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Citation Information

Type Thesis or Dissertation - Master of Science
Title A qualitative explor attachment among wa
Publication (Day/Month/Year) 2013
URL https://lib.ugent.be/fulltxt/RUG01/002/062/852/RUG01-002062852_2013_0001_AC.pdf
The conflict in northern Uganda can be described as "one of the longest running, most complex and
brutal conflicts on the African continent in recent history" (Spitzer & Twikirize, 2012, p. 69). Over
a time span of twenty years, 300 000 persons deceased (Kisseka-Ntale, 2007) and approximately 1.5
up to 2 million people got displaced (Pham, Vinck & Stover, 2009). Hence, the context in which the
current research was executed is different from the one in which Mary Ainsworth's first empirical
study on attachment among Ganda infants in the early 1950s was embedded (Ainsworth, 1967).
From this perspective, one can regard this dissertation as going back to the roots of early attachment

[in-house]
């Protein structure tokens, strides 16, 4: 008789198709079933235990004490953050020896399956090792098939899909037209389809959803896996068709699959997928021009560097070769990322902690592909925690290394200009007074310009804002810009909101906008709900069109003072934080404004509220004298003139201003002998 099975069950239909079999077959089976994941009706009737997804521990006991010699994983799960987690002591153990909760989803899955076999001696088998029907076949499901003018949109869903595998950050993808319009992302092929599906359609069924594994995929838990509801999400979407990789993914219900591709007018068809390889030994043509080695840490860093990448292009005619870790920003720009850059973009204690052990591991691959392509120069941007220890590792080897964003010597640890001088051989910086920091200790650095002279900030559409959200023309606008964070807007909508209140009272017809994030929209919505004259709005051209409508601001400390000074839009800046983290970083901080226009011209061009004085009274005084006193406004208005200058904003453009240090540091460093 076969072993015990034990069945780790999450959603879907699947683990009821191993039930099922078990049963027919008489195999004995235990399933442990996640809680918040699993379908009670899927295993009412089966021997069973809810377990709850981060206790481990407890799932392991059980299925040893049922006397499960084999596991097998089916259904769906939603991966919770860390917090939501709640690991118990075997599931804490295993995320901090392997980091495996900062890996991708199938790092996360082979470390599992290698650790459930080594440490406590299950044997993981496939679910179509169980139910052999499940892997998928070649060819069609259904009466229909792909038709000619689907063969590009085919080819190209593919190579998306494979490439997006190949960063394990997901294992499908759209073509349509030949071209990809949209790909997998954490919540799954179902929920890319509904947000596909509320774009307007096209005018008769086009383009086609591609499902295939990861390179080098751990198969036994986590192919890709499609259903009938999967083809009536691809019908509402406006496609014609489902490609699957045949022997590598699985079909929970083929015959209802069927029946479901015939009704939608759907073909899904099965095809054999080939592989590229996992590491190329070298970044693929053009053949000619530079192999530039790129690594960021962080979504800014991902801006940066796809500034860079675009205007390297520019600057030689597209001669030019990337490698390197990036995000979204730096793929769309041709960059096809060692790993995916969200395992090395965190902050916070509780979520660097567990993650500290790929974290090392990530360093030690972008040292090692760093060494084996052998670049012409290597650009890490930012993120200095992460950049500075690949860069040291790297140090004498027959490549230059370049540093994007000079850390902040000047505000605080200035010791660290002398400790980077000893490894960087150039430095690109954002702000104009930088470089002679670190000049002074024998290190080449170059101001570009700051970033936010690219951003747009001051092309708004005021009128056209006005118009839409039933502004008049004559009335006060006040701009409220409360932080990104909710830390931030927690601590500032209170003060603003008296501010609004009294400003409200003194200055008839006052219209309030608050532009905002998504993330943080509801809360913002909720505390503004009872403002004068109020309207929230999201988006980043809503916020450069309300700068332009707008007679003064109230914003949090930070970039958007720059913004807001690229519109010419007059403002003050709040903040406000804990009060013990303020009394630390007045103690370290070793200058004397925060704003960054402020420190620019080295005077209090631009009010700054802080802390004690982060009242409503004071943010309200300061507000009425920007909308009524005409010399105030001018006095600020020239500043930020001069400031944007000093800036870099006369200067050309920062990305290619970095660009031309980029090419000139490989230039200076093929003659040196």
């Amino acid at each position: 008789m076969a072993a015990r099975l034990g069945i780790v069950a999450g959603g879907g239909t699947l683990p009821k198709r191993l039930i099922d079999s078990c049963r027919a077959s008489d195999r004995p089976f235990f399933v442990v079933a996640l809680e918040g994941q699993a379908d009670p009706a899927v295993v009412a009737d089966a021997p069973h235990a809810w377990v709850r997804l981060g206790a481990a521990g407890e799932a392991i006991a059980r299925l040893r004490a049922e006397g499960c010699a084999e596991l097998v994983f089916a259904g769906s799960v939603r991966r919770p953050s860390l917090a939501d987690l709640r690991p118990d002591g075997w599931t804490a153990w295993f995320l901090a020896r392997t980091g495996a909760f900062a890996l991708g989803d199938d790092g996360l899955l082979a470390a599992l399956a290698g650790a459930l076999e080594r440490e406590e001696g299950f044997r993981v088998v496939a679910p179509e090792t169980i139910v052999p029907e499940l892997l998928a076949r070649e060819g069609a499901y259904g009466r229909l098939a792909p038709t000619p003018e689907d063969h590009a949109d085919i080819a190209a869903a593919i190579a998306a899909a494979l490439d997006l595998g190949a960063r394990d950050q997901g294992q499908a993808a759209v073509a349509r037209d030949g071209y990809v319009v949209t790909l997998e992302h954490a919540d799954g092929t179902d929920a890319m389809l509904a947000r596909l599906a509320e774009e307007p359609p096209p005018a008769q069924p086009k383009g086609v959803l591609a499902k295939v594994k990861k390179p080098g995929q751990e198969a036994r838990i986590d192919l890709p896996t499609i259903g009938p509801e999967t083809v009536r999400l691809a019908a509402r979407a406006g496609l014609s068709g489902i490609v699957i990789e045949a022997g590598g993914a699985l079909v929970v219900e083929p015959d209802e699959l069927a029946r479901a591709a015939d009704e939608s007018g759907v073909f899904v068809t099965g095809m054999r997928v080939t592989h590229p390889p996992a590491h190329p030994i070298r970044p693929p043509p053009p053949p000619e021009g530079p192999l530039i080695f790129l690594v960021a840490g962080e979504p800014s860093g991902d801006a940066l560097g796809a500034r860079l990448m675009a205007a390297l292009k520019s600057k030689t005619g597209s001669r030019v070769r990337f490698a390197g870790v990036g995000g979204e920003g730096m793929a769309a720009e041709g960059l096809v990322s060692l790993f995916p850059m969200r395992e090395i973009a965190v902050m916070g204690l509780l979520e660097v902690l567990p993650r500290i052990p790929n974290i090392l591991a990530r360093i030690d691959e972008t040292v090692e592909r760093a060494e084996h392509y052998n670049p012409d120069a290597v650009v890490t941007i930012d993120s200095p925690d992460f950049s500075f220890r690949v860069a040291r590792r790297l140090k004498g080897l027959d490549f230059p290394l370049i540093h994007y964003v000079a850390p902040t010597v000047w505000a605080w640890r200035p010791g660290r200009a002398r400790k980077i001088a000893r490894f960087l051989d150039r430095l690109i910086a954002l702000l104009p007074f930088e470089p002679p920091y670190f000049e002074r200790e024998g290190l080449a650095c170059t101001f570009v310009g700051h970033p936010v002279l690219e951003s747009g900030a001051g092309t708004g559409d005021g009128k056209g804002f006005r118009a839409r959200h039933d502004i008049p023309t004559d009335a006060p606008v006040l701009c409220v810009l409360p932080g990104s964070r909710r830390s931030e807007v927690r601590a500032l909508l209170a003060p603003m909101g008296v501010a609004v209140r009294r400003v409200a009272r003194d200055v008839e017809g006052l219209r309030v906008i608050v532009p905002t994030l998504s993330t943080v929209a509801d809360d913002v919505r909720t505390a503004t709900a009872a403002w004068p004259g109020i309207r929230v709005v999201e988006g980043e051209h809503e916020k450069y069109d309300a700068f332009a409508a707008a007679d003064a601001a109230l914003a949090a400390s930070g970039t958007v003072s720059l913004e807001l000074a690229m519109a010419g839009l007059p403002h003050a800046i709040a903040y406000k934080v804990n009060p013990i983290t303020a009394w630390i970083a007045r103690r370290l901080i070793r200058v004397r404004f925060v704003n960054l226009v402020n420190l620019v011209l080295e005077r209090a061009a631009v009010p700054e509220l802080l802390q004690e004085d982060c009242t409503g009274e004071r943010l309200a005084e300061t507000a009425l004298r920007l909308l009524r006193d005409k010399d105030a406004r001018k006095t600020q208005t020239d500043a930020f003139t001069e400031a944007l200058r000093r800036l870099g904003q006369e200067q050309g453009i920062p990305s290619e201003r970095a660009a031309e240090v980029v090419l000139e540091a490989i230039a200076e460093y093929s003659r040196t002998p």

research surrounded by similar and other contextual factors influencing the daily life of
communities. This influence is also true for relationships, may they be social or attachment-related
(Machel, 2000; Rieder & Choonara, 2011). Also cultural values and beliefs could be seen as one of
these influencing factors (Chuang, 2009). Some decades have passed and lots of cross-cultural
studies have been executed on attachment theory, often full of contradictory findings. Originally,
this research centred around proving the (in)validity of the Strange Situation procedure, designed by
Ainsworth and her colleagues to categorize children as being securely or insecurely attached to their
caregiver(s) (Ainsworth & Bell, 1970). Nowadays, this focus has been replaced by the search for
contextualized meanings of attachment behaviours (Harwood, Miller & Irizarry, 1995). The current
study is an example of the latter trend as we wanted to explore attachment and supportive
relationships from an emic perspective (Berry, 1989). Therefore, it was chosen to use qualitative
research methods to deepen our understanding on this subject from the adolescent's point of view,
which we see as inherently valuable (Armstrong, Hill & Secker, 2000).

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